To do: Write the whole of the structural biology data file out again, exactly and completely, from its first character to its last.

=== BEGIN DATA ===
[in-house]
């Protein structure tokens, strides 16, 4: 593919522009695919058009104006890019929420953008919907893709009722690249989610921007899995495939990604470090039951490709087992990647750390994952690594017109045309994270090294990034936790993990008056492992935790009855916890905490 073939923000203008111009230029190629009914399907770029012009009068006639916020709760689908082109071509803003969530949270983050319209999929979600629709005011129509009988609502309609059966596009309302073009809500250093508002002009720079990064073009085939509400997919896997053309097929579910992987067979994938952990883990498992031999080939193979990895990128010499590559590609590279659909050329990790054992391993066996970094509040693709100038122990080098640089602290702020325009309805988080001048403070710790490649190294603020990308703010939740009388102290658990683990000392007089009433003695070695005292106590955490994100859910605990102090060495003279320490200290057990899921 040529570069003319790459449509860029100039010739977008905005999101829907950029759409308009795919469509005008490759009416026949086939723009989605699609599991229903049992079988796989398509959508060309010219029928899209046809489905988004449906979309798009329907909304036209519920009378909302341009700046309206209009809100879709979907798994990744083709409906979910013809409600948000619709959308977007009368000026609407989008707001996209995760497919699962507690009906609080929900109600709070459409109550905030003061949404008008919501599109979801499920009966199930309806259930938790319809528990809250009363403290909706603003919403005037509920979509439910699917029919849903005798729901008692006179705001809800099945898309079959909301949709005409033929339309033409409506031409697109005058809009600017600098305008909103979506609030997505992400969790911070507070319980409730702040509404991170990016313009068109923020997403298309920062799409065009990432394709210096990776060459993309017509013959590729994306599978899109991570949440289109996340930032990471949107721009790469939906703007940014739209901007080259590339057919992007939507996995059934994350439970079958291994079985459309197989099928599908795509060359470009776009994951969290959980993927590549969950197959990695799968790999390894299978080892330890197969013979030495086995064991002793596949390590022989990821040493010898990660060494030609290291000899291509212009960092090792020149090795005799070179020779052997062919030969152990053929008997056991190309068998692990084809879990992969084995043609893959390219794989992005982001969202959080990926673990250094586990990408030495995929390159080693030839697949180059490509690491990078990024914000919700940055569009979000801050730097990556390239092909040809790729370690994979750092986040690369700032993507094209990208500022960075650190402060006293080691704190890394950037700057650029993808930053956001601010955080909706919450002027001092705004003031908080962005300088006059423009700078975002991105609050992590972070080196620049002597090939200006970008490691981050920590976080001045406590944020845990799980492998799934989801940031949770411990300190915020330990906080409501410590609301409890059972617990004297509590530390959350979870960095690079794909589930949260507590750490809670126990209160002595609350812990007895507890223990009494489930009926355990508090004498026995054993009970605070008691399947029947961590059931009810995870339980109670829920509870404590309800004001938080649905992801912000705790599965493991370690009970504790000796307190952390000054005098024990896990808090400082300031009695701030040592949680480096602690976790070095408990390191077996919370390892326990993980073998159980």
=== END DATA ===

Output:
[in-house]
């Protein structure tokens, strides 16, 4: 593919522009695919058009104006890019929420953008919907893709009722690249989610921007899995495939990604470090039951490709087992990647750390994952690594017109045309994270090294990034936790993990008056492992935790009855916890905490 073939923000203008111009230029190629009914399907770029012009009068006639916020709760689908082109071509803003969530949270983050319209999929979600629709005011129509009988609502309609059966596009309302073009809500250093508002002009720079990064073009085939509400997919896997053309097929579910992987067979994938952990883990498992031999080939193979990895990128010499590559590609590279659909050329990790054992391993066996970094509040693709100038122990080098640089602290702020325009309805988080001048403070710790490649190294603020990308703010939740009388102290658990683990000392007089009433003695070695005292106590955490994100859910605990102090060495003279320490200290057990899921 040529570069003319790459449509860029100039010739977008905005999101829907950029759409308009795919469509005008490759009416026949086939723009989605699609599991229903049992079988796989398509959508060309010219029928899209046809489905988004449906979309798009329907909304036209519920009378909302341009700046309206209009809100879709979907798994990744083709409906979910013809409600948000619709959308977007009368000026609407989008707001996209995760497919699962507690009906609080929900109600709070459409109550905030003061949404008008919501599109979801499920009966199930309806259930938790319809528990809250009363403290909706603003919403005037509920979509439910699917029919849903005798729901008692006179705001809800099945898309079959909301949709005409033929339309033409409506031409697109005058809009600017600098305008909103979506609030997505992400969790911070507070319980409730702040509404991170990016313009068109923020997403298309920062799409065009990432394709210096990776060459993309017509013959590729994306599978899109991570949440289109996340930032990471949107721009790469939906703007940014739209901007080259590339057919992007939507996995059934994350439970079958291994079985459309197989099928599908795509060359470009776009994951969290959980993927590549969950197959990695799968790999390894299978080892330890197969013979030495086995064991002793596949390590022989990821040493010898990660060494030609290291000899291509212009960092090792020149090795005799070179020779052997062919030969152990053929008997056991190309068998692990084809879990992969084995043609893959390219794989992005982001969202959080990926673990250094586990990408030495995929390159080693030839697949180059490509690491990078990024914000919700940055569009979000801050730097990556390239092909040809790729370690994979750092986040690369700032993507094209990208500022960075650190402060006293080691704190890394950037700057650029993808930053956001601010955080909706919450002027001092705004003031908080962005300088006059423009700078975002991105609050992590972070080196620049002597090939200006970008490691981050920590976080001045406590944020845990799980492998799934989801940031949770411990300190915020330990906080409501410590609301409890059972617990004297509590530390959350979870960095690079794909589930949260507590750490809670126990209160002595609350812990007895507890223990009494489930009926355990508090004498026995054993009970605070008691399947029947961590059931009810995870339980109670829920509870404590309800004001938080649905992801912000705790599965493991370690009970504790000796307190952390000054005098024990896990808090400082300031009695701030040592949680480096602690976790070095408990390191077996919370390892326990993980073998159980």